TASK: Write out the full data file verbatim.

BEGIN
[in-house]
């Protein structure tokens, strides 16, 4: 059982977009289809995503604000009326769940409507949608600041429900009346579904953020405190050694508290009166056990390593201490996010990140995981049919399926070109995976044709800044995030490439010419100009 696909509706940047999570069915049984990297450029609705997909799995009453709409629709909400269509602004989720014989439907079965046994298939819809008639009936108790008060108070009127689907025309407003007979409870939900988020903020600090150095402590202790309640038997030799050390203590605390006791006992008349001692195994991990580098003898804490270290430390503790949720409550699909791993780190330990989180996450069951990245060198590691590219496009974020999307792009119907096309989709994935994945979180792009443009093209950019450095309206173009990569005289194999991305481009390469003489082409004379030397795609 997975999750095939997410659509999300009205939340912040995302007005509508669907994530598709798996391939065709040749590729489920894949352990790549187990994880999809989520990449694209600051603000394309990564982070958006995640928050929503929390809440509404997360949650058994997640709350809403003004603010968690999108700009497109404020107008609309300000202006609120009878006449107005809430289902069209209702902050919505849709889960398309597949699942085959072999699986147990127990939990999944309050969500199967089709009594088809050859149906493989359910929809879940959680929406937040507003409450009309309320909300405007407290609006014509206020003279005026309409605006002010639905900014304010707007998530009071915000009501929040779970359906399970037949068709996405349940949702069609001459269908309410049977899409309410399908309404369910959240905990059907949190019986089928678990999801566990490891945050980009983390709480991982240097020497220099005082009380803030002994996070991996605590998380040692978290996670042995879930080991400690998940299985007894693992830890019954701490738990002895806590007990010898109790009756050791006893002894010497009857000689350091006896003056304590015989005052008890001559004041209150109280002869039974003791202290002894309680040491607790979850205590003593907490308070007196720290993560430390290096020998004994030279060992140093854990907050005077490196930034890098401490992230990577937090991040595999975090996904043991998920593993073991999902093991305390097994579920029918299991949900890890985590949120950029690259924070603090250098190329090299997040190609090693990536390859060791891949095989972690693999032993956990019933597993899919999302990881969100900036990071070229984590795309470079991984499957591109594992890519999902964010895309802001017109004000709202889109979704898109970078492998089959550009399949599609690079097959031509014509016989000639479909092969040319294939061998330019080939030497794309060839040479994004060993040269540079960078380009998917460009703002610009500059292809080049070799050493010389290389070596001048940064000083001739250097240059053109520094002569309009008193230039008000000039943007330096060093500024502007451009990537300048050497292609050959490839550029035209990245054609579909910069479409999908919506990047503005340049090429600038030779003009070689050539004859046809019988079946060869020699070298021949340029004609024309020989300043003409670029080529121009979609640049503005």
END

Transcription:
[in-house]
């Protein structure tokens, strides 16, 4: 059982977009289809995503604000009326769940409507949608600041429900009346579904953020405190050694508290009166056990390593201490996010990140995981049919399926070109995976044709800044995030490439010419100009 696909509706940047999570069915049984990297450029609705997909799995009453709409629709909400269509602004989720014989439907079965046994298939819809008639009936108790008060108070009127689907025309407003007979409870939900988020903020600090150095402590202790309640038997030799050390203590605390006791006992008349001692195994991990580098003898804490270290430390503790949720409550699909791993780190330990989180996450069951990245060198590691590219496009974020999307792009119907096309989709994935994945979180792009443009093209950019450095309206173009990569005289194999991305481009390469003489082409004379030397795609 997975999750095939997410659509999300009205939340912040995302007005509508669907994530598709798996391939065709040749590729489920894949352990790549187990994880999809989520990449694209600051603000394309990564982070958006995640928050929503929390809440509404997360949650058994997640709350809403003004603010968690999108700009497109404020107008609309300000202006609120009878006449107005809430289902069209209702902050919505849709889960398309597949699942085959072999699986147990127990939990999944309050969500199967089709009594088809050859149906493989359910929809879940959680929406937040507003409450009309309320909300405007407290609006014509206020003279005026309409605006002010639905900014304010707007998530009071915000009501929040779970359906399970037949068709996405349940949702069609001459269908309410049977899409309410399908309404369910959240905990059907949190019986089928678990999801566990490891945050980009983390709480991982240097020497220099005082009380803030002994996070991996605590998380040692978290996670042995879930080991400690998940299985007894693992830890019954701490738990002895806590007990010898109790009756050791006893002894010497009857000689350091006896003056304590015989005052008890001559004041209150109280002869039974003791202290002894309680040491607790979850205590003593907490308070007196720290993560430390290096020998004994030279060992140093854990907050005077490196930034890098401490992230990577937090991040595999975090996904043991998920593993073991999902093991305390097994579920029918299991949900890890985590949120950029690259924070603090250098190329090299997040190609090693990536390859060791891949095989972690693999032993956990019933597993899919999302990881969100900036990071070229984590795309470079991984499957591109594992890519999902964010895309802001017109004000709202889109979704898109970078492998089959550009399949599609690079097959031509014509016989000639479909092969040319294939061998330019080939030497794309060839040479994004060993040269540079960078380009998917460009703002610009500059292809080049070799050493010389290389070596001048940064000083001739250097240059053109520094002569309009008193230039008000000039943007330096060093500024502007451009990537300048050497292609050959490839550029035209990245054609579909910069479409999908919506990047503005340049090429600038030779003009070689050539004859046809019988079946060869020699070298021949340029004609024309020989300043003409670029080529121009979609640049503005």